Not to worry, a little bit each day will contribute towards it getting done.
 
Off to bed now,
so bye for now,
 
Vx
 
 
 
 
 
 
 
 
 
 




13 comments:

Cro Magnon said...

Our escapees are either horses or cows (not ours). The horses I usually catch myself, and return to their field. With the cows I just phone their owner.

Vera said...

CRO MAGNON, our fences are robust enough to keep our cows inside the fields, but the lambs are small enough to squeeze underneath it!

Dawn McHugh said...

we have had the odd pig escape and odd goat but been fairly easy to get in again, we have lots of new fencing to do before we get sheep, will keep in mind to keep them low to the ground so lambs cant get under

Vera said...

DAWN, the lambs are no problem either, but we have to be extra careful because of the lane which runs close by our farm.

DUTA said...

I suppose an escaping animal is no laughing matter- to chase it and bringing back can be quite a task. I remember , in childhood we lived in a small town surrounded by villages. Sometimes animals escaped and made it to town. The farmer got heavily fined.

Vera said...

DUTA, the lambs and sometimes the sheep do sometimes push under the fencing, but they never stray far away. It is just a nuisance, that's all.

northsider dave said...

Hi Vera. We once had a bullock who could escape from any field. He use to get down on his knees and go under sheep and barbed wire. I would find him grazing the grass growing in the middle of the lane and he would never go far from the other cattle.

Lisa @ Two Bears Farm said...

If only there were escape proof fencing. But like you said, stuff will find a way out. It always makes for a bit of an adventurous round up.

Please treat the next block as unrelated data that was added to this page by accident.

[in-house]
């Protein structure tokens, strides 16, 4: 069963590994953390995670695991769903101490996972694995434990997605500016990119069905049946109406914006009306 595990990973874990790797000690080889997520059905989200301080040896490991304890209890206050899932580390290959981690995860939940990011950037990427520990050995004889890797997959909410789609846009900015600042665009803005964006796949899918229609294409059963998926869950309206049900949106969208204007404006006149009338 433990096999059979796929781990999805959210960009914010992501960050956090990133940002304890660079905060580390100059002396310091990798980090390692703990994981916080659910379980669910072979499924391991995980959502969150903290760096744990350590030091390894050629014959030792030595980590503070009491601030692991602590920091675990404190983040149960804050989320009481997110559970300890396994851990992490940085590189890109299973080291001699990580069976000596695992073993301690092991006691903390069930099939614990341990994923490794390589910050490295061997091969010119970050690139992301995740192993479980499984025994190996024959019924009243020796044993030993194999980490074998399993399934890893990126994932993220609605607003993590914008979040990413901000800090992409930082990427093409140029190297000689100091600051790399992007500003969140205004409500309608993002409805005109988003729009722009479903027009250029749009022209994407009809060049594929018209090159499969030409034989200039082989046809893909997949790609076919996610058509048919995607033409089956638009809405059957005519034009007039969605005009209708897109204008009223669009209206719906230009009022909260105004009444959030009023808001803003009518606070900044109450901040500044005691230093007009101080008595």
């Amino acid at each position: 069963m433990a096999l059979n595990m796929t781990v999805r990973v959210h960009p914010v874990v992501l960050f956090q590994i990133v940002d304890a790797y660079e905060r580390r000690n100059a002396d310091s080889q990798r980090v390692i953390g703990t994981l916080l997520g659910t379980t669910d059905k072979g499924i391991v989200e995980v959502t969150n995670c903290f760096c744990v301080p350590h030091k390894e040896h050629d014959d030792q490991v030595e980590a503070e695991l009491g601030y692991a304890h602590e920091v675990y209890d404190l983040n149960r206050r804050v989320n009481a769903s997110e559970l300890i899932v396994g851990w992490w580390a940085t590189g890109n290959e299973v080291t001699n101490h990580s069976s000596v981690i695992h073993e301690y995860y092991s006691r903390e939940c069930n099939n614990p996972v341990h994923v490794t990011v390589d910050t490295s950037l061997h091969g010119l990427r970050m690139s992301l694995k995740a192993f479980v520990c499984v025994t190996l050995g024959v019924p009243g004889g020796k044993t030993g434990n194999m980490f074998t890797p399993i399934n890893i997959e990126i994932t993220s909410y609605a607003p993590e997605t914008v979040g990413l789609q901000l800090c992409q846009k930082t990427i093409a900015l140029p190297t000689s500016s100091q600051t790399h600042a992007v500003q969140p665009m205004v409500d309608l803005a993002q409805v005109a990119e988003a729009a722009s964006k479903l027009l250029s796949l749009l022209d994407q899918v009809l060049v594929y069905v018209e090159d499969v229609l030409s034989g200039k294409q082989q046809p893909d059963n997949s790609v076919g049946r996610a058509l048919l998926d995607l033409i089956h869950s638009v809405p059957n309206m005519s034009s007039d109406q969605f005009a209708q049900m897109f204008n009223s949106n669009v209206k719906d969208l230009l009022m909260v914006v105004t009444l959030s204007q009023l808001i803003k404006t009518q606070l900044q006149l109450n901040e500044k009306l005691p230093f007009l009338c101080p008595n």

Vera said...

NORTHSIDER DAVE, crikey...that bullock must have been determined!

LISA, it does add flavour to the day when lambs have to be rounded up!

Rhodesia said...

No matter how well you fence, animals have a way through if they really want to. Just back from South Africa with too many photos!!! Will get back to blogging soon I hope. Diane

Kerry said...

You need eyes in the back of your head with all you animals :)

Mama Pea said...

Sounds like it was good that you were working on the hedge. Otherwise, you might have missed the little ram's adventure!

Our poultry pasture is separated from the gardening area by a 7' high fence, but we've been leaving the gate we go in and out of the poultry pasture in an open position because the snow drifts have formed a barrier to keep the birds in a smaller area around their houses and commons area. UNTIL we were gone to the big city this past Thursday when the geese decided to scale the snow mountain and go exploring into the gardens. Very, very fortunate for us they left the year old fruit trees alone and there was nothing else they could hurt. Taught us a lesson though. Gate is now being kept shut.

Vera said...

DIANE, glad you got back safely from your trip.

KERRY, most of the time they stay in the fields and we don't have a problem. Letting them know the dogs are about also seems to help keep them inside their space!

MAMA PEA, glad the geese didn't do any damage. But snow! Crikey but you get a lot of it....the nearest we get to any snow is seeing it on the distance mountains, for which I am thankful! We are now in the wet weather season, so just rain....no snow!